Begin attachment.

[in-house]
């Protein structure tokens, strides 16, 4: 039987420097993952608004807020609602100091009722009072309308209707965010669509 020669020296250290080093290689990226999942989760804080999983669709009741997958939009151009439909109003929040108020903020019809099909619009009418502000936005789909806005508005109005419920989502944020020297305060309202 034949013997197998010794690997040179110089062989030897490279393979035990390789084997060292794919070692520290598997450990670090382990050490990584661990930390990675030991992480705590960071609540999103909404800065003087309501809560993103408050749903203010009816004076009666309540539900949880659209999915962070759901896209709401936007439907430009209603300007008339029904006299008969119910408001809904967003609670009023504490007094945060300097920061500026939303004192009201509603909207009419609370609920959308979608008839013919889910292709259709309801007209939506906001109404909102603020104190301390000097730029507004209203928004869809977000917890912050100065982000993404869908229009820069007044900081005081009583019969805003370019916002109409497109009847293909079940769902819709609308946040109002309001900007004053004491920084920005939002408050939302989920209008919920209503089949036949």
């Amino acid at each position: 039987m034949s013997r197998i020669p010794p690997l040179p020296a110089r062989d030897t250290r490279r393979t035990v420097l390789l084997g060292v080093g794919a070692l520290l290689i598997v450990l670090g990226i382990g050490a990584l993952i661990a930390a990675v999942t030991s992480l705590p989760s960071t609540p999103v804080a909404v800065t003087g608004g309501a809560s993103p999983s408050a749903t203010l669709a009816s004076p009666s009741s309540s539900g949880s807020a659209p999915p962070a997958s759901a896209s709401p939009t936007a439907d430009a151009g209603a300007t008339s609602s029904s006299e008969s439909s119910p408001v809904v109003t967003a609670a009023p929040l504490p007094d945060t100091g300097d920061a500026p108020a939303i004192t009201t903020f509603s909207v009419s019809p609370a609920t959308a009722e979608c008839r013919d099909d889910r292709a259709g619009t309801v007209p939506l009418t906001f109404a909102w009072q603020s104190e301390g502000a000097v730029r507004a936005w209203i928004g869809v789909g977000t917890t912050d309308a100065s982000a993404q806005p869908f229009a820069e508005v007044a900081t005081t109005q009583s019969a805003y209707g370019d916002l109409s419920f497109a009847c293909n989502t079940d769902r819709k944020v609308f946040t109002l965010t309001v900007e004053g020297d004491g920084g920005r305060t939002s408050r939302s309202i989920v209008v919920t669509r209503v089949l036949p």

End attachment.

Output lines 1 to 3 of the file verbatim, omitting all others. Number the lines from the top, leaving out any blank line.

[in-house]
């Protein structure tokens, strides 16, 4: 039987420097993952608004807020609602100091009722009072309308209707965010669509 020669020296250290080093290689990226999942989760804080999983669709009741997958939009151009439909109003929040108020903020019809099909619009009418502000936005789909806005508005109005419920989502944020020297305060309202 034949013997197998010794690997040179110089062989030897490279393979035990390789084997060292794919070692520290598997450990670090382990050490990584661990930390990675030991992480705590960071609540999103909404800065003087309501809560993103408050749903203010009816004076009666309540539900949880659209999915962070759901896209709401936007439907430009209603300007008339029904006299008969119910408001809904967003609670009023504490007094945060300097920061500026939303004192009201509603909207009419609370609920959308979608008839013919889910292709259709309801007209939506906001109404909102603020104190301390000097730029507004209203928004869809977000917890912050100065982000993404869908229009820069007044900081005081009583019969805003370019916002109409497109009847293909079940769902819709609308946040109002309001900007004053004491920084920005939002408050939302989920209008919920209503089949036949």
């Amino acid at each position: 039987m034949s013997r197998i020669p010794p690997l040179p020296a110089r062989d030897t250290r490279r393979t035990v420097l390789l084997g060292v080093g794919a070692l520290l290689i598997v450990l670090g990226i382990g050490a990584l993952i661990a930390a990675v999942t030991s992480l705590p989760s960071t609540p999103v804080a909404v800065t003087g608004g309501a809560s993103p999983s408050a749903t203010l669709a009816s004076p009666s009741s309540s539900g949880s807020a659209p999915p962070a997958s759901a896209s709401p939009t936007a439907d430009a151009g209603a300007t008339s609602s029904s006299e008969s439909s119910p408001v809904v109003t967003a609670a009023p929040l504490p007094d945060t100091g300097d920061a500026p108020a939303i004192t009201t903020f509603s909207v009419s019809p609370a609920t959308a009722e979608c008839r013919d099909d889910r292709a259709g619009t309801v007209p939506l009418t906001f109404a909102w009072q603020s104190e301390g502000a000097v730029r507004a936005w209203i928004g869809v789909g977000t917890t912050d309308a100065s982000a993404q806005p869908f229009a820069e508005v007044a900081t005081t109005q009583s019969a805003y209707g370019d916002l109409s419920f497109a009847c293909n989502t079940d769902r819709k944020v609308f946040t109002l965010t309001v900007e004053g020297d004491g920084g920005r305060t939002s408050r939302s309202i989920v209008v919920t669509r209503v089949l036949p």